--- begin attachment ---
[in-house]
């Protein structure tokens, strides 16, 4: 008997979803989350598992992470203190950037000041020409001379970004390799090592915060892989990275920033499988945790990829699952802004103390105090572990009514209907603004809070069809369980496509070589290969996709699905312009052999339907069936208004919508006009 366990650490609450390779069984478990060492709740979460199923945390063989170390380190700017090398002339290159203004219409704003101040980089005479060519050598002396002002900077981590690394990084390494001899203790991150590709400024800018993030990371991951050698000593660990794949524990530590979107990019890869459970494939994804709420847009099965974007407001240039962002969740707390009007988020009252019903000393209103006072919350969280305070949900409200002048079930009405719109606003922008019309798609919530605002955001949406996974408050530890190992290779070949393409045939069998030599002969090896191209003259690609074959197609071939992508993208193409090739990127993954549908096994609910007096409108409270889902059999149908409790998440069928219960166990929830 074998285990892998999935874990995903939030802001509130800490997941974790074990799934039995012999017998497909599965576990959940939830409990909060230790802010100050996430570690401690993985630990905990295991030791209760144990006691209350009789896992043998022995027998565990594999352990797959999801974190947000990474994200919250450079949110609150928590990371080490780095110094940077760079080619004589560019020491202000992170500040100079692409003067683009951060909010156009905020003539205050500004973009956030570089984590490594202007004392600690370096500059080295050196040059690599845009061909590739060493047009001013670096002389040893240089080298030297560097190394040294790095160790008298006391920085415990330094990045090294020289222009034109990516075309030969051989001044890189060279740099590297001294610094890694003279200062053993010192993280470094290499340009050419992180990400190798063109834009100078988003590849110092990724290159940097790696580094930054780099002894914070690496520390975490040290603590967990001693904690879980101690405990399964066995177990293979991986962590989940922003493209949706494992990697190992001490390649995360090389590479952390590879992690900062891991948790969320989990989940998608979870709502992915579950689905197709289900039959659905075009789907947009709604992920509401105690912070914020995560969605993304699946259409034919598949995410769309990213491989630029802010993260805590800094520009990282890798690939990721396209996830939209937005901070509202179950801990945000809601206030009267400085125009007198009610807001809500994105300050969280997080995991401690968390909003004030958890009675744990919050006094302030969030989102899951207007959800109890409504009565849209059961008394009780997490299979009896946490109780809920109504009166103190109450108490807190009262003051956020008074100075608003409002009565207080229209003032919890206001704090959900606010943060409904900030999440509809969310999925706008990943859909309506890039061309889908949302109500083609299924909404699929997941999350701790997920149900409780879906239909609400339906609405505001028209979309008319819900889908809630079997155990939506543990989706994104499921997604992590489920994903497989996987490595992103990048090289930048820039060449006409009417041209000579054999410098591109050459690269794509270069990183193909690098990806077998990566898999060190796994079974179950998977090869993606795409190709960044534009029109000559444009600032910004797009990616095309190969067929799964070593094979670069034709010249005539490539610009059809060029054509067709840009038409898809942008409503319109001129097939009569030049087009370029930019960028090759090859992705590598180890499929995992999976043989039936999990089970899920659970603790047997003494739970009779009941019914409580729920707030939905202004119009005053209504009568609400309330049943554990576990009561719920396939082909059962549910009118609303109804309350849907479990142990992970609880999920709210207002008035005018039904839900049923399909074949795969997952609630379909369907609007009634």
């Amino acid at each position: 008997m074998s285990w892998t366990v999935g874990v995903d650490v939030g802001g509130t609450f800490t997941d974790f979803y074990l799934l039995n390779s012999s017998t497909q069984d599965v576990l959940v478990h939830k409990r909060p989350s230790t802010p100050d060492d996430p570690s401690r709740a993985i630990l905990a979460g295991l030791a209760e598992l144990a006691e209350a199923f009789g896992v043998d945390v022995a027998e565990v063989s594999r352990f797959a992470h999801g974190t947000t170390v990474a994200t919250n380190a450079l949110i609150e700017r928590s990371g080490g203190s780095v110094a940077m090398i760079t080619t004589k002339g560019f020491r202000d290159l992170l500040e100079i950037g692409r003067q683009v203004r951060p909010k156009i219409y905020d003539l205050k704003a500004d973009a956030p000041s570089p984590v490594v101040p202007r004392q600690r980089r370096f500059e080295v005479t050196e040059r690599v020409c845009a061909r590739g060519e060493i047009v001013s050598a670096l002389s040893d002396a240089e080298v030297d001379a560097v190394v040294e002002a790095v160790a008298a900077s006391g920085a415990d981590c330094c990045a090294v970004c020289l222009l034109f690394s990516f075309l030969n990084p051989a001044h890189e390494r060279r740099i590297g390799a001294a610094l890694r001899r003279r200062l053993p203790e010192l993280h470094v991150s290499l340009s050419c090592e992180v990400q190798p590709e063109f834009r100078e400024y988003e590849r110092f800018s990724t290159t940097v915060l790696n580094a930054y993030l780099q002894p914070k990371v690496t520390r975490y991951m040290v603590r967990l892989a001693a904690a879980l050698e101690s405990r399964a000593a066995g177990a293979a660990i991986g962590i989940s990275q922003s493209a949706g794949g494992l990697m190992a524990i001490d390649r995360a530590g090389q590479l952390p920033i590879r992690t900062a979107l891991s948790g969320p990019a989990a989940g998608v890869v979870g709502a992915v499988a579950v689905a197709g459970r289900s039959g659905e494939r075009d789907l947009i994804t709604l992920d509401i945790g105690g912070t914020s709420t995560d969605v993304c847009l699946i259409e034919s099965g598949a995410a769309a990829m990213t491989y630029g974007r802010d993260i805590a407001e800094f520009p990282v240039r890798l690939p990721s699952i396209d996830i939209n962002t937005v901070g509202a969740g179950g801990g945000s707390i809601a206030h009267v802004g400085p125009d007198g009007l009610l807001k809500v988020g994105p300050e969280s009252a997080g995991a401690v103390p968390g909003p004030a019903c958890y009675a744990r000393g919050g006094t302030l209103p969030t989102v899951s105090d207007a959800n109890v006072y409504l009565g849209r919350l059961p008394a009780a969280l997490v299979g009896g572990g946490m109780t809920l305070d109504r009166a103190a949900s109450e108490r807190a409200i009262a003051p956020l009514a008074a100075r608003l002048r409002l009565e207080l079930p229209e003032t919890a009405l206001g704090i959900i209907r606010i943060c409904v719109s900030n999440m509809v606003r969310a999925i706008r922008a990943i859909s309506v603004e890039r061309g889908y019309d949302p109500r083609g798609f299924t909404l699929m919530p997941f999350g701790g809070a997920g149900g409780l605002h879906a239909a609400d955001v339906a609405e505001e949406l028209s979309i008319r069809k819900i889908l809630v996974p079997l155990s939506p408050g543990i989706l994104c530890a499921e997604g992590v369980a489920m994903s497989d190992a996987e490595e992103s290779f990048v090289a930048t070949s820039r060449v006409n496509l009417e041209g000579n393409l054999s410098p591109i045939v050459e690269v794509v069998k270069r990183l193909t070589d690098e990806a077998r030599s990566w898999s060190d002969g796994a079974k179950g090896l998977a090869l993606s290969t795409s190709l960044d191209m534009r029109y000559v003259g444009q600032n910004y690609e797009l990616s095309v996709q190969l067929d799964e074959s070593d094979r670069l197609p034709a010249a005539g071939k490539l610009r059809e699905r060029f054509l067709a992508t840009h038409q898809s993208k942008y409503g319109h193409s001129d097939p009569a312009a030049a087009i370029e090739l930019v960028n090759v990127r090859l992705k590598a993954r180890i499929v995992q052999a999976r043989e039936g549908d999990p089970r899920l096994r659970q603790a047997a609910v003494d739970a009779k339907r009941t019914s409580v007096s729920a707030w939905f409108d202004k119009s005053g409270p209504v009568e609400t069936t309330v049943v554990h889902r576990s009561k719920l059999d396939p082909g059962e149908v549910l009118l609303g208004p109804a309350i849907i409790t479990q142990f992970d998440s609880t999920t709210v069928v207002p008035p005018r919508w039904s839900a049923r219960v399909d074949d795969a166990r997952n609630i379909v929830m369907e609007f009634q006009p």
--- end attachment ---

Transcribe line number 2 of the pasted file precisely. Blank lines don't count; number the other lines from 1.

């Protein structure tokens, strides 16, 4: 008997979803989350598992992470203190950037000041020409001379970004390799090592915060892989990275920033499988945790990829699952802004103390105090572990009514209907603004809070069809369980496509070589290969996709699905312009052999339907069936208004919508006009 366990650490609450390779069984478990060492709740979460199923945390063989170390380190700017090398002339290159203004219409704003101040980089005479060519050598002396002002900077981590690394990084390494001899203790991150590709400024800018993030990371991951050698000593660990794949524990530590979107990019890869459970494939994804709420847009099965974007407001240039962002969740707390009007988020009252019903000393209103006072919350969280305070949900409200002048079930009405719109606003922008019309798609919530605002955001949406996974408050530890190992290779070949393409045939069998030599002969090896191209003259690609074959197609071939992508993208193409090739990127993954549908096994609910007096409108409270889902059999149908409790998440069928219960166990929830 074998285990892998999935874990995903939030802001509130800490997941974790074990799934039995012999017998497909599965576990959940939830409990909060230790802010100050996430570690401690993985630990905990295991030791209760144990006691209350009789896992043998022995027998565990594999352990797959999801974190947000990474994200919250450079949110609150928590990371080490780095110094940077760079080619004589560019020491202000992170500040100079692409003067683009951060909010156009905020003539205050500004973009956030570089984590490594202007004392600690370096500059080295050196040059690599845009061909590739060493047009001013670096002389040893240089080298030297560097190394040294790095160790008298006391920085415990330094990045090294020289222009034109990516075309030969051989001044890189060279740099590297001294610094890694003279200062053993010192993280470094290499340009050419992180990400190798063109834009100078988003590849110092990724290159940097790696580094930054780099002894914070690496520390975490040290603590967990001693904690879980101690405990399964066995177990293979991986962590989940922003493209949706494992990697190992001490390649995360090389590479952390590879992690900062891991948790969320989990989940998608979870709502992915579950689905197709289900039959659905075009789907947009709604992920509401105690912070914020995560969605993304699946259409034919598949995410769309990213491989630029802010993260805590800094520009990282890798690939990721396209996830939209937005901070509202179950801990945000809601206030009267400085125009007198009610807001809500994105300050969280997080995991401690968390909003004030958890009675744990919050006094302030969030989102899951207007959800109890409504009565849209059961008394009780997490299979009896946490109780809920109504009166103190109450108490807190009262003051956020008074100075608003409002009565207080229209003032919890206001704090959900606010943060409904900030999440509809969310999925706008990943859909309506890039061309889908949302109500083609299924909404699929997941999350701790997920149900409780879906239909609400339906609405505001028209979309008319819900889908809630079997155990939506543990989706994104499921997604992590489920994903497989996987490595992103990048090289930048820039060449006409009417041209000579054999410098591109050459690269794509270069990183193909690098990806077998990566898999060190796994079974179950998977090869993606795409190709960044534009029109000559444009600032910004797009990616095309190969067929799964070593094979670069034709010249005539490539610009059809060029054509067709840009038409898809942008409503319109001129097939009569030049087009370029930019960028090759090859992705590598180890499929995992999976043989039936999990089970899920659970603790047997003494739970009779009941019914409580729920707030939905202004119009005053209504009568609400309330049943554990576990009561719920396939082909059962549910009118609303109804309350849907479990142990992970609880999920709210207002008035005018039904839900049923399909074949795969997952609630379909369907609007009634």